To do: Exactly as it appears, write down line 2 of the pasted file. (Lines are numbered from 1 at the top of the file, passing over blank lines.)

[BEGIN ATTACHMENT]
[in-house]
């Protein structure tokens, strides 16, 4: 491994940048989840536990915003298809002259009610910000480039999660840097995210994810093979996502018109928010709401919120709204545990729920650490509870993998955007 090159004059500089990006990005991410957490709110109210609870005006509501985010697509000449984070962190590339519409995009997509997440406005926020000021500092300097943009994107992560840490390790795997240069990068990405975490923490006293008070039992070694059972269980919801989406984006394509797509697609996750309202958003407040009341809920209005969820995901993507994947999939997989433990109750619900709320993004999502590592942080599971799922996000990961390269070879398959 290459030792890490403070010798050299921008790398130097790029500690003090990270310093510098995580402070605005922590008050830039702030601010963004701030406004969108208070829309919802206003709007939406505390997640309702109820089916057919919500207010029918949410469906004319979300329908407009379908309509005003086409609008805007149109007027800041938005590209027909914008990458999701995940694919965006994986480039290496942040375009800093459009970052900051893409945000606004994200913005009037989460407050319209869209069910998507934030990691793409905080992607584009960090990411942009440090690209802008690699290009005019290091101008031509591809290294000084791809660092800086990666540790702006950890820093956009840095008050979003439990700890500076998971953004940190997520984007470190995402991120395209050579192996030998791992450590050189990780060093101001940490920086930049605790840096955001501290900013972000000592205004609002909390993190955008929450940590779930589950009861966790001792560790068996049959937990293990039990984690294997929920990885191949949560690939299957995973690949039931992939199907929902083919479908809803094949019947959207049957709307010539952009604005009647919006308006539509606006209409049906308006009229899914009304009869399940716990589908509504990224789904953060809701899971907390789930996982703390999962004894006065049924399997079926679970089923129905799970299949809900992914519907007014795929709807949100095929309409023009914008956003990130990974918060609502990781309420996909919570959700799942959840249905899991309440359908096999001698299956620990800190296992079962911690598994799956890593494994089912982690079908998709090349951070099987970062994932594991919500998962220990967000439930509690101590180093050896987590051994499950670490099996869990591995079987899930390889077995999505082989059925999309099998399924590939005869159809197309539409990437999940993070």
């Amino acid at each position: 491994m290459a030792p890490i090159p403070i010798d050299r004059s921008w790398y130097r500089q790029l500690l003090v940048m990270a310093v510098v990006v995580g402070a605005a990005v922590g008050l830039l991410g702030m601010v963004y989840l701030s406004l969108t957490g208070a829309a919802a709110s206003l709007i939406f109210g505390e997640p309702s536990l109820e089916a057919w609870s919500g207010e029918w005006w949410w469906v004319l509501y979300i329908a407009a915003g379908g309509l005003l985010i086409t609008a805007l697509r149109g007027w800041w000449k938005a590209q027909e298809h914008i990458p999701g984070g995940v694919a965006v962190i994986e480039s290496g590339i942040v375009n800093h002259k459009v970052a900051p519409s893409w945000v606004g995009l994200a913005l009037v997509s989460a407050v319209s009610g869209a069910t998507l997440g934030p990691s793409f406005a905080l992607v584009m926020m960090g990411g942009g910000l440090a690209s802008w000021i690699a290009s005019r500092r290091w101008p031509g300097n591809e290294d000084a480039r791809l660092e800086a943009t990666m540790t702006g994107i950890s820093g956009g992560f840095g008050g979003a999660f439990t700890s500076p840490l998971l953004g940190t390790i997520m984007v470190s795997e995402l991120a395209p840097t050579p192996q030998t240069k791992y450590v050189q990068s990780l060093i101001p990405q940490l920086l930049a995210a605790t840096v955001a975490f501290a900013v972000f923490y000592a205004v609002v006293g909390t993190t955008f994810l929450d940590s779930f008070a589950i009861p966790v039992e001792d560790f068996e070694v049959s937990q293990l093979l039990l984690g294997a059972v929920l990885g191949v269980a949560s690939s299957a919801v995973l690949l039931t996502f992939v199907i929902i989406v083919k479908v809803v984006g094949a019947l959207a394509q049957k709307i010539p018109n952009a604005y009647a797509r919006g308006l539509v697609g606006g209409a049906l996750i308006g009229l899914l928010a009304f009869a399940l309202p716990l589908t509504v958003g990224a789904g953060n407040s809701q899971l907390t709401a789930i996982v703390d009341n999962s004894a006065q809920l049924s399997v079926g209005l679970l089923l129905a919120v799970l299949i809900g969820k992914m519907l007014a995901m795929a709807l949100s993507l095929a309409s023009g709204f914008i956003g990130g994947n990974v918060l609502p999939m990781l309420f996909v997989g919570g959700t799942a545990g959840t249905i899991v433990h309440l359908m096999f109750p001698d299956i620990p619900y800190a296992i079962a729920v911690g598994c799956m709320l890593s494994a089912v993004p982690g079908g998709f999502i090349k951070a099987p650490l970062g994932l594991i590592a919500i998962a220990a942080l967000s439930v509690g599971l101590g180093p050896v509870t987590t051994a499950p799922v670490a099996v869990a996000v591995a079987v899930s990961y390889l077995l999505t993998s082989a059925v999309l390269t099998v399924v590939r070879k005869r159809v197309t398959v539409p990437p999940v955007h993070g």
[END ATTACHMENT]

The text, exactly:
């Protein structure tokens, strides 16, 4: 491994940048989840536990915003298809002259009610910000480039999660840097995210994810093979996502018109928010709401919120709204545990729920650490509870993998955007 090159004059500089990006990005991410957490709110109210609870005006509501985010697509000449984070962190590339519409995009997509997440406005926020000021500092300097943009994107992560840490390790795997240069990068990405975490923490006293008070039992070694059972269980919801989406984006394509797509697609996750309202958003407040009341809920209005969820995901993507994947999939997989433990109750619900709320993004999502590592942080599971799922996000990961390269070879398959 290459030792890490403070010798050299921008790398130097790029500690003090990270310093510098995580402070605005922590008050830039702030601010963004701030406004969108208070829309919802206003709007939406505390997640309702109820089916057919919500207010029918949410469906004319979300329908407009379908309509005003086409609008805007149109007027800041938005590209027909914008990458999701995940694919965006994986480039290496942040375009800093459009970052900051893409945000606004994200913005009037989460407050319209869209069910998507934030990691793409905080992607584009960090990411942009440090690209802008690699290009005019290091101008031509591809290294000084791809660092800086990666540790702006950890820093956009840095008050979003439990700890500076998971953004940190997520984007470190995402991120395209050579192996030998791992450590050189990780060093101001940490920086930049605790840096955001501290900013972000000592205004609002909390993190955008929450940590779930589950009861966790001792560790068996049959937990293990039990984690294997929920990885191949949560690939299957995973690949039931992939199907929902083919479908809803094949019947959207049957709307010539952009604005009647919006308006539509606006209409049906308006009229899914009304009869399940716990589908509504990224789904953060809701899971907390789930996982703390999962004894006065049924399997079926679970089923129905799970299949809900992914519907007014795929709807949100095929309409023009914008956003990130990974918060609502990781309420996909919570959700799942959840249905899991309440359908096999001698299956620990800190296992079962911690598994799956890593494994089912982690079908998709090349951070099987970062994932594991919500998962220990967000439930509690101590180093050896987590051994499950670490099996869990591995079987899930390889077995999505082989059925999309099998399924590939005869159809197309539409990437999940993070």